That's kinda funny, because NSMBW is the only Mario game I haven't finished since Sunshine. Honestly, I think Mario was a bad example to use, because those games are usually well designed enough that they would still be plenty of fun without coins and 1ups. Plus getting some of the coins and 1ups and such in really tricky places can be fun for reasons other than pushing the reward button. After all, one of the main sources of fun in video games is getting good at a new skill, so when you can pull off an interesting challenge the developers set out for you it means you're getting better, which is actually fun!

I think I sort of realized all this stuff years ago though. I haven't kept playing a game I wasn't enjoying for more than a couple hours to give it another chance in probably ten years or so. I just stop playing games when they stop being fun. If more people did that, we'd probably have more fun games.

I'm perplexed by the premise of this article. It seems to suggest that many games are not inherently fun, but are just reward systems designed to lock people in.

By this token, many games are quite simply thinly-veiled reward systems.

Firstly, the definition of 'fun' is at best nebulous. One man's psychologically manipulative game is another's Game of the Year.

Secondly, no one is compelling you to play games, reward system or not. What about personal accountability, self-restraint and good ol' common sense?

The article seems to blame game designers for creating addictive products, much like the arguments that healthy-living proponents level against fast food joints, for producing 'addictive' junk food. Or how Jack Thompson blames the ills of the world on violent video games.

Rather than blaming game designers, traumatic childhoods, abusive/absent parents, TV and video games, how about taking responsibility for our own dysfunctional behaviour?

Or do we really need to be told that the coffee is hot?

Rob Zacny:
For me, the issue is that there was actually too much going on there for me to tackle in this piece. Because getting into achievements touches on a lot of other topics, like motivation, and different types of achievements, and why players place so much value on meta-game elements. It's an important discussion, but it wasn't one I was prepared to get into here. I do, however, think that a lot of the things that came up here are also applicable to achievements.

Figured as much. The scope would be a bit large. Also figured that not everyone is quite as hell-bent on writing about achievements as I am. :)

Spendrik:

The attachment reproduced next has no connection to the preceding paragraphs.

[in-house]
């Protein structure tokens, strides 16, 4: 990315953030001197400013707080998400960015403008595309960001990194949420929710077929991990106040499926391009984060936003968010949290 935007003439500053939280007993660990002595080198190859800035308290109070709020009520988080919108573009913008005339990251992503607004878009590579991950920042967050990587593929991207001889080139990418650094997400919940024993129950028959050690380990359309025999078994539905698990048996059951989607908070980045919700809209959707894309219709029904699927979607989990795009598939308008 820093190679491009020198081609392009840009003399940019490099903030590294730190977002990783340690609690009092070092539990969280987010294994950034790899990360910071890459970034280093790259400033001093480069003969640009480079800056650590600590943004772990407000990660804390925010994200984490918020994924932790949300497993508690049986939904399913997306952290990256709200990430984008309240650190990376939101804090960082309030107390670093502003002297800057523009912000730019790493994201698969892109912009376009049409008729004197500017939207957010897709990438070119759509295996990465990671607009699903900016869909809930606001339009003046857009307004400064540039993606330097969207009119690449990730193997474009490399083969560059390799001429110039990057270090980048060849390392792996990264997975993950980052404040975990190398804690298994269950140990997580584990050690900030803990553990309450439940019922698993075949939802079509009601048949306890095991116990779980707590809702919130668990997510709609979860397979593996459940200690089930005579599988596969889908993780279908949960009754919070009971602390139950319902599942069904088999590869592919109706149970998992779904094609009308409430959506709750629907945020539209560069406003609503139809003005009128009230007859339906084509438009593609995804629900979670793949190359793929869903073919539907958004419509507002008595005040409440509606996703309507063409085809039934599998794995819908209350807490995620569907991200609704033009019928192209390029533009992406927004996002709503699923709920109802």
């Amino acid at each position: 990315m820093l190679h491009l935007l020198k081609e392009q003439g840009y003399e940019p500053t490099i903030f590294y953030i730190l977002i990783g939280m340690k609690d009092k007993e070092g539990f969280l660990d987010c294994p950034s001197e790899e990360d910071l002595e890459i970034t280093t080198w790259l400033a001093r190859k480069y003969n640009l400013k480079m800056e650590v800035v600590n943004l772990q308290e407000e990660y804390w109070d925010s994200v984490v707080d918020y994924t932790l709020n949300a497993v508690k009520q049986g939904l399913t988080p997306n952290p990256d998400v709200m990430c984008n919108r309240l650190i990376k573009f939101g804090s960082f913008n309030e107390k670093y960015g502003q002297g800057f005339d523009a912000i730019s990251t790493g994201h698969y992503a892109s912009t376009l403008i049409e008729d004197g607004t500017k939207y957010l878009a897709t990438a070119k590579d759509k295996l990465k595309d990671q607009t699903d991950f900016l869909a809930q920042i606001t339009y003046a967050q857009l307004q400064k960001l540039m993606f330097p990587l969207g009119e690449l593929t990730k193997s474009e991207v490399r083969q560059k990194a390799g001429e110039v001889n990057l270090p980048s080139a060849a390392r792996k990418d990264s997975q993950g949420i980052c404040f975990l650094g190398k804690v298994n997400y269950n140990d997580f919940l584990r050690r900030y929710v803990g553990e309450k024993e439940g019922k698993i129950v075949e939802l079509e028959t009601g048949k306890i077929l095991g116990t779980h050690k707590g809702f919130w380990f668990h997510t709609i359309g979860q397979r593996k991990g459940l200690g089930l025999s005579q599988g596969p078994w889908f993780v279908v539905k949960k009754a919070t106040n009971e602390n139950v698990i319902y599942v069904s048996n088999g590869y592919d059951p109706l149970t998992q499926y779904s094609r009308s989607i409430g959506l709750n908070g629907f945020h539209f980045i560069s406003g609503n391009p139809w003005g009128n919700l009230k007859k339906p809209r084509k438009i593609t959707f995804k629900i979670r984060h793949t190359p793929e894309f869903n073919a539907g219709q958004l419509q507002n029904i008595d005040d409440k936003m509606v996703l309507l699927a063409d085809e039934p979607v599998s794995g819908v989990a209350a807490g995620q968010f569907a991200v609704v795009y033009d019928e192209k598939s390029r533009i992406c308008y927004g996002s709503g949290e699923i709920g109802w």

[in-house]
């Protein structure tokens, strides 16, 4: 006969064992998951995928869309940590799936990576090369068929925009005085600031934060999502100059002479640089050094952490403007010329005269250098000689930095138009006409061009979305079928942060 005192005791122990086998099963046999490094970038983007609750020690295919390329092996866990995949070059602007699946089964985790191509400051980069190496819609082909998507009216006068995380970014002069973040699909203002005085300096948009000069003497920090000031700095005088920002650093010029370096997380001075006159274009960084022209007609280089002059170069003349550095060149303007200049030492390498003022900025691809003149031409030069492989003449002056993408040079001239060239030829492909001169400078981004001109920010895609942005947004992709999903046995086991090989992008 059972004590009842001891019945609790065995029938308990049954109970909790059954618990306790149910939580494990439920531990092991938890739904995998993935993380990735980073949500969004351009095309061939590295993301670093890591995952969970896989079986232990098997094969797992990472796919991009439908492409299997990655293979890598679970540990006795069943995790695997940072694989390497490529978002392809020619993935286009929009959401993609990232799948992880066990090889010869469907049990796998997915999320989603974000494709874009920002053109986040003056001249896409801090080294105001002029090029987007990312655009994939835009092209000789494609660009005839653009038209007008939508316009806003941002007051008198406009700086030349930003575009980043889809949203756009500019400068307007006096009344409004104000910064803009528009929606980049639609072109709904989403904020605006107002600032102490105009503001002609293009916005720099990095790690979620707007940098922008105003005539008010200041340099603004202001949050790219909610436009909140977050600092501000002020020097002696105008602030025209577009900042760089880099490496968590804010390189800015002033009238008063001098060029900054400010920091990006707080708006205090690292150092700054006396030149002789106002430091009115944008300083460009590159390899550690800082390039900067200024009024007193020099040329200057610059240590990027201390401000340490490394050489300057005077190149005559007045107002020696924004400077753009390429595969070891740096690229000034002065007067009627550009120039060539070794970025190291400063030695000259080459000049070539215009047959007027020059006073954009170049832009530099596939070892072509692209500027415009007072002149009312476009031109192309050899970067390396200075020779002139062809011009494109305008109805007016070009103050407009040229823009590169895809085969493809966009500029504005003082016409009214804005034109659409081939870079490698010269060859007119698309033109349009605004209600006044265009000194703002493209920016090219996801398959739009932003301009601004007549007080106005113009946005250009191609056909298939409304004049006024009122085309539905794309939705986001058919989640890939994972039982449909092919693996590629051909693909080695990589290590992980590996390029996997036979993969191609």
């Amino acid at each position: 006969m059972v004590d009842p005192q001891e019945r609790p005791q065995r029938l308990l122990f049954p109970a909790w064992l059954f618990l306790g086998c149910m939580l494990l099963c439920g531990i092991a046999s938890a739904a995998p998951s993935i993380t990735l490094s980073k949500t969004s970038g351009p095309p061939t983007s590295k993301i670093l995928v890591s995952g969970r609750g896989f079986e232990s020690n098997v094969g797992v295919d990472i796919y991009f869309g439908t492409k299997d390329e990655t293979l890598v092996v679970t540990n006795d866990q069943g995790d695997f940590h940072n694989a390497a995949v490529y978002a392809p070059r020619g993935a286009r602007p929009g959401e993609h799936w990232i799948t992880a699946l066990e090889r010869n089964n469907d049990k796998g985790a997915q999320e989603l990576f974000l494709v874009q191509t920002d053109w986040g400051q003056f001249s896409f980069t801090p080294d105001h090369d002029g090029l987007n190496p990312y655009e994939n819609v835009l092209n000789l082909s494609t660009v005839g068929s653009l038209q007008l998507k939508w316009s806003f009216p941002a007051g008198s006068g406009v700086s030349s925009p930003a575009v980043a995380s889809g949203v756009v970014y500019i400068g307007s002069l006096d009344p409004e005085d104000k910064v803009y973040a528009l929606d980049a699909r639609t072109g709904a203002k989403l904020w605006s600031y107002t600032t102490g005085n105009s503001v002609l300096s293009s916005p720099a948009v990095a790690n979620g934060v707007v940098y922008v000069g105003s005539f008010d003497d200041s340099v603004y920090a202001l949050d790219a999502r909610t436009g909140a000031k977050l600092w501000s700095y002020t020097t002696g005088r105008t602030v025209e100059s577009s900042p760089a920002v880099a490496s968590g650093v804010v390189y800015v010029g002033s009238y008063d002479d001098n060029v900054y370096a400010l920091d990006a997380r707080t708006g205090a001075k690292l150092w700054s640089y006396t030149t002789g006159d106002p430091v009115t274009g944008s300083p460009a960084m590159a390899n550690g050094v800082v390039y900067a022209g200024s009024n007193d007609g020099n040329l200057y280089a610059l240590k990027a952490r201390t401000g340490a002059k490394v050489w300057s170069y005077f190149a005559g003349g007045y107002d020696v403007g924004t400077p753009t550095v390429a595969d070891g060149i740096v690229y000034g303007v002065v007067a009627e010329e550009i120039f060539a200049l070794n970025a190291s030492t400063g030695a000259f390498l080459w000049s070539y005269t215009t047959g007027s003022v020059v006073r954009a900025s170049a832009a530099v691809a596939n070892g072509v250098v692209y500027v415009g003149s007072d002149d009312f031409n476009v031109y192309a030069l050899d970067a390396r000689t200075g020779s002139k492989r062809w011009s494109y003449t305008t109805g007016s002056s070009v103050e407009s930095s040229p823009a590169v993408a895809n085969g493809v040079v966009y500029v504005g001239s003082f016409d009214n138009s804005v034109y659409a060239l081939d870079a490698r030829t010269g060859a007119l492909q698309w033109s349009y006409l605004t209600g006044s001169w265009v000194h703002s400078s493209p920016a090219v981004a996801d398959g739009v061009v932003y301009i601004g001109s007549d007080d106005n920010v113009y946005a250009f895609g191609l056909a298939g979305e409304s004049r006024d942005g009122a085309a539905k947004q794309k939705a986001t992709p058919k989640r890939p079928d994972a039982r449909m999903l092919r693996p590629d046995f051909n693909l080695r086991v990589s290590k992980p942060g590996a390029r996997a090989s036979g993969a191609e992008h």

I'm perplexed by the premise of this article. It seems to suggest that many games are not inherently fun, but are just reward systems designed to lock people in.

By this token, many games are quite simply thinly-veiled reward systems.

Firstly, the definition of 'fun' is at best nebulous. One man's psychologically manipulative game is another's Game of the Year.

Secondly, no one is compelling you to play games, reward system or not. What about personal accountability, self-restraint and good ol' common sense?

The article seems to blame game designers for creating addictive products, much like the arguments that healthy-living proponents level against fast food joints, for producing 'addictive' junk food. Or how Jack Thompson blames the ills of the world on violent video games.

Rather than blaming game designers, traumatic childhoods, abusive/absent parents, TV and video games, how about taking responsibility for our own dysfunctional behaviour?

Or do we really need to be told that the coffee is hot?

You certainly have a point there: People do need to take (more) responsibility for their own actions. Mature people should have enough self-reflection and self-knowledge to quit playing when they find out that they themselves are being 'played'.
But what about kids, teenagers and young adults who, more often then not, lack this self-knowledge?
I remember times i was raiding in WoW even when i had no fun while doing so, but when i got that shiney new Epic i felt better and justified that it was worth it. Ofcourse when i started to connect the dots between this behavior and the reward system i soon quit playing. It's a classic modern day example of what this article is about.

As an Adult i am responsible for my choices, but when gamecompanies use said tactics to suck in kids, teenagers and young adults who havent developed this understanding of themselves yet? Are they the only ones responsible?
When players mature most will find this out themselves and at some point will adjust their behavior to it and some will fall through the cracks and become the hardcore rage kids we all laugh at when we see a video of them on youtube. I dont think you can deny that it is a problem and that it is growing because more and more people take up gaming everyday. And Games indeed have become more about the rewards they give you (achievements/leveling/gear/etc)
I understand this now and while i still think it is fun, it does get old after a time and then i quit. Youngsters lack this understanding more often then not and once a game has become a timesink it becomes an automated response to click on that desktop shotcut.
Just look at old FPS games: Quake and Unreal never had any of that stuff, they were all about the fun and i never even heard/read of players that where even ragequiting in those games, yet with Modern Warfare the Forums are flooded with people who rage about this stuff.